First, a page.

The system that will eventually cause our chance of snow flurries or light snow showers on Friday is currently sitting over the St. Louis area. This is an upper-level low that’s been sitting and spinning around over the Midwest since the weekend. This system will gradually shift southeastward and across our area over the next 24 to 48 hours.
Above is a chronological timeline breakdown of what we expect to happen, beginning this morning and continuing through Friday overnight, using our in-house Baron Futurecast model. It seems to have a good handle on the situation, based on what we expect, and it also is in agreement with the general consensus of other reliable model data out there. You can click on each image to see it in its full size.
Today and tonight: We start off mostly clear to partly cloudy around daybreak this morning with temperatures to begin the day in the upper 20s to lower 30s. Clouds thicken back across the area later this morning and this afternoon, with high temperatures climbing into the low to mid 40s. A spotty light sprinkle is possible early this evening, but the chance of that is only around 10 percent. A few light snow flurries may try to sneak in from the northwest toward the early morning hours, but it appears these will be drying out and evaporating as they move into the area. Overnight lows get down to around the freezing mark.
Friday into Friday evening: Clouds stick around through the day as the upper-level low crosses the area. Daytime highs only get into the upper 30s to lower 40s. By midday to early afternoon, redevelopment of scattered showers under the upper-level low looks to start near I-40 in middle Tennessee and then swing down across our portion of southern middle Tennessee, north Alabama, and northeast Mississippi. Surface air temperatures may drop into the mid 30s as this activity moves in because of the initial evaporational cooling that will take place, but temperatures will lock in ABOVE freezing. Despite that, air temperatures a few thousand feet above the ground will be significantly colder, and this will allow the potential for a few snowflakes to mix in with the rain showers. This activity will diminish and shift out of the area during the late evening as the lift from the upper low pulls away and we lose the daytime “heating” that was driving the instability under the upper low to redevelop the shower / flurry activity.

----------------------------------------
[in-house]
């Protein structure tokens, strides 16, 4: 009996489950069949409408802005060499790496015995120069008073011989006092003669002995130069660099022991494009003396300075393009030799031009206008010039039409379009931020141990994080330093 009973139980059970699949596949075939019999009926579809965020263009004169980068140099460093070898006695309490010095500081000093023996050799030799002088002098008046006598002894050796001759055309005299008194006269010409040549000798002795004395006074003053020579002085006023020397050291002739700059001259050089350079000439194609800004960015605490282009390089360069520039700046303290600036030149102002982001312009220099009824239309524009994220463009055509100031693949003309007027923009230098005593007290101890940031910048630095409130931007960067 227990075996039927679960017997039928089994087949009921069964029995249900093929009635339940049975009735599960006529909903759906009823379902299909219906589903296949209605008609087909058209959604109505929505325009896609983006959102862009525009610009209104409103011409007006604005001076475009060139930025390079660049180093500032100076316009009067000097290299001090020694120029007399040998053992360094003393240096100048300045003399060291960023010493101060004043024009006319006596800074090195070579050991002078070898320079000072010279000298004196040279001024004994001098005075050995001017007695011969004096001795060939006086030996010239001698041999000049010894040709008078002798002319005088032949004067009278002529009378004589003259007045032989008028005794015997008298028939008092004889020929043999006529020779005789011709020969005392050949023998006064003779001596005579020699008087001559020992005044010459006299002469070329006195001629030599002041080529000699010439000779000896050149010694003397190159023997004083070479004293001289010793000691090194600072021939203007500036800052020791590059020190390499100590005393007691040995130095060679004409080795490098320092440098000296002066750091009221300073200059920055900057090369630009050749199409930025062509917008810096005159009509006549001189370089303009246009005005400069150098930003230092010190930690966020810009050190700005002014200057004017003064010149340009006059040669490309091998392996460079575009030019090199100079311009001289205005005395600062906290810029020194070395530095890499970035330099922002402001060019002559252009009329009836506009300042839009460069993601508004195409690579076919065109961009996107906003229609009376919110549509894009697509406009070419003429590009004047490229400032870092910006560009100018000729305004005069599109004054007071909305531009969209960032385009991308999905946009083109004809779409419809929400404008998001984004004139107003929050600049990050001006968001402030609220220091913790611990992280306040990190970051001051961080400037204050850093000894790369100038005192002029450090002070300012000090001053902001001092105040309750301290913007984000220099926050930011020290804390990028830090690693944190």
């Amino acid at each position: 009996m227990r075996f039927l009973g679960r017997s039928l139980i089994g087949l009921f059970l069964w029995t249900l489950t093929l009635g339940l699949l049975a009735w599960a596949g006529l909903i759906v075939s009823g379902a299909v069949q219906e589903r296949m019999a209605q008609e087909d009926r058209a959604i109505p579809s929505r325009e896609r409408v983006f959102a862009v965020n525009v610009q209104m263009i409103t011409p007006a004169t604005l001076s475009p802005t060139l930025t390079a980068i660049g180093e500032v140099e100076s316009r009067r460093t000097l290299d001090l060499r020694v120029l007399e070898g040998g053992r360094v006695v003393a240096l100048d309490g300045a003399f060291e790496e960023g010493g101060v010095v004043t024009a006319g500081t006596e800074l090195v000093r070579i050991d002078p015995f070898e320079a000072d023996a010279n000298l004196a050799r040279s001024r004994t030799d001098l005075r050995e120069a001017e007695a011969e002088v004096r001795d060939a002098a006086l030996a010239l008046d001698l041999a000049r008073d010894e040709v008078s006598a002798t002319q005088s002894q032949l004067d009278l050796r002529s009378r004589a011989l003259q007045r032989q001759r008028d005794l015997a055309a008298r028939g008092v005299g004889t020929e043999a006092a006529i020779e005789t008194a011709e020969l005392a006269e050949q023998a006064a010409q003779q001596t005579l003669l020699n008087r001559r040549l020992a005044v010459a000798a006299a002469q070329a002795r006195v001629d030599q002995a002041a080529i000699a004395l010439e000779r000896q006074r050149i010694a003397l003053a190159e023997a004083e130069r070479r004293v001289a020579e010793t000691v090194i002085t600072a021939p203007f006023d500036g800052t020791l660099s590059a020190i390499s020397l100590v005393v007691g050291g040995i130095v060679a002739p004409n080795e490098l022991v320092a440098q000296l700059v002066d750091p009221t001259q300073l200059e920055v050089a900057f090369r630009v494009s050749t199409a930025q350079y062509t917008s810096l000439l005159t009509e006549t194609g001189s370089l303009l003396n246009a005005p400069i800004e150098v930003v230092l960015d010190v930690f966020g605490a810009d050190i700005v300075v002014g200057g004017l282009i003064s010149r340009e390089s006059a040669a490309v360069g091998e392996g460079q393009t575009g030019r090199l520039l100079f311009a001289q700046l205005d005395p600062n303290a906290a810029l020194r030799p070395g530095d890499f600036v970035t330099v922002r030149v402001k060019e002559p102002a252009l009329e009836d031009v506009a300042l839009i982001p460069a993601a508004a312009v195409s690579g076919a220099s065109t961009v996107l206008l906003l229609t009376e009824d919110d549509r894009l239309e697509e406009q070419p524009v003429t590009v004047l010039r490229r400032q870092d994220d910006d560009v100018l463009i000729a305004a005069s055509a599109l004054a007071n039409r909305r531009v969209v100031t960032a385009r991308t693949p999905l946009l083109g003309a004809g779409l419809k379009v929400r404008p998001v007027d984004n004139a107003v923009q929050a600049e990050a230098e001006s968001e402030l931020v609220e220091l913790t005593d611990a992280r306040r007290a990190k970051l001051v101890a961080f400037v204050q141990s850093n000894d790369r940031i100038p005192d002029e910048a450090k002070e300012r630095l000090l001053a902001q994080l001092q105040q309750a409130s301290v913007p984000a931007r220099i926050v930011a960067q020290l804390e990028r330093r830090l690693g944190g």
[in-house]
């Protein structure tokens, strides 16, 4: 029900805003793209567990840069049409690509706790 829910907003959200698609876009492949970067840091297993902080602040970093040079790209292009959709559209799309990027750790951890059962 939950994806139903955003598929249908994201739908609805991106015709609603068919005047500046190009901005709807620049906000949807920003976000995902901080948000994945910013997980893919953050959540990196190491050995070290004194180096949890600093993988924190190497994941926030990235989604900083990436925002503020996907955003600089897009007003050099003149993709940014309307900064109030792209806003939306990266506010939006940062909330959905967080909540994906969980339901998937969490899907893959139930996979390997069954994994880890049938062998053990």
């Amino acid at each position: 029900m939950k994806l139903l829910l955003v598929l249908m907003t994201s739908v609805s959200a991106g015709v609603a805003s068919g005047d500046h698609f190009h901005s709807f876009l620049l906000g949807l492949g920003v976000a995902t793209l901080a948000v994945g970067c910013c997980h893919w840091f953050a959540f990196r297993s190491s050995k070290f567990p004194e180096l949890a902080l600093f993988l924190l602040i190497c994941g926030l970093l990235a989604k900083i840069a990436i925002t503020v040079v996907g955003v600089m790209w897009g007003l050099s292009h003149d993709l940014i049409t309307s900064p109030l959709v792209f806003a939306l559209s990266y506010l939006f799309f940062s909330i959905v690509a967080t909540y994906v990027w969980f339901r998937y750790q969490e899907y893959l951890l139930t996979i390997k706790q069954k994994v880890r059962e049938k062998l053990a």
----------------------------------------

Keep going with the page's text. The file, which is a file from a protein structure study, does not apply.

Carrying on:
Because of air temperatures, ground temperatures, and pavement temperatures all above freezing for the duration of the event, coupled with the light and spotty nature of the snow showers not being able to overcome those factors, we do NOT expect impacts from this event in our local area. The Baron Futurecast snow totals output above shows it best. We just don’t expect any real accumulation across our area. Yes, you CAN get accumulating snow when air and ground temperatures are above freezing. Most of our big snows in history here have actually happened with warm ground temperatures! However, it has to consistently fall heavy enough for a long enough period to overcome the warmer temps, and that just very much is not the case this time. For you snow lovers that are hoping for a good snow, I’m sorry to say that this just won’t be the one for you in our local area. The winter season is very young though, it’s an active pattern we have set up, and most of our significant snow events in history here happen in January through March. There is still time for you to get what you’re looking for! It just won’t be with this system Friday.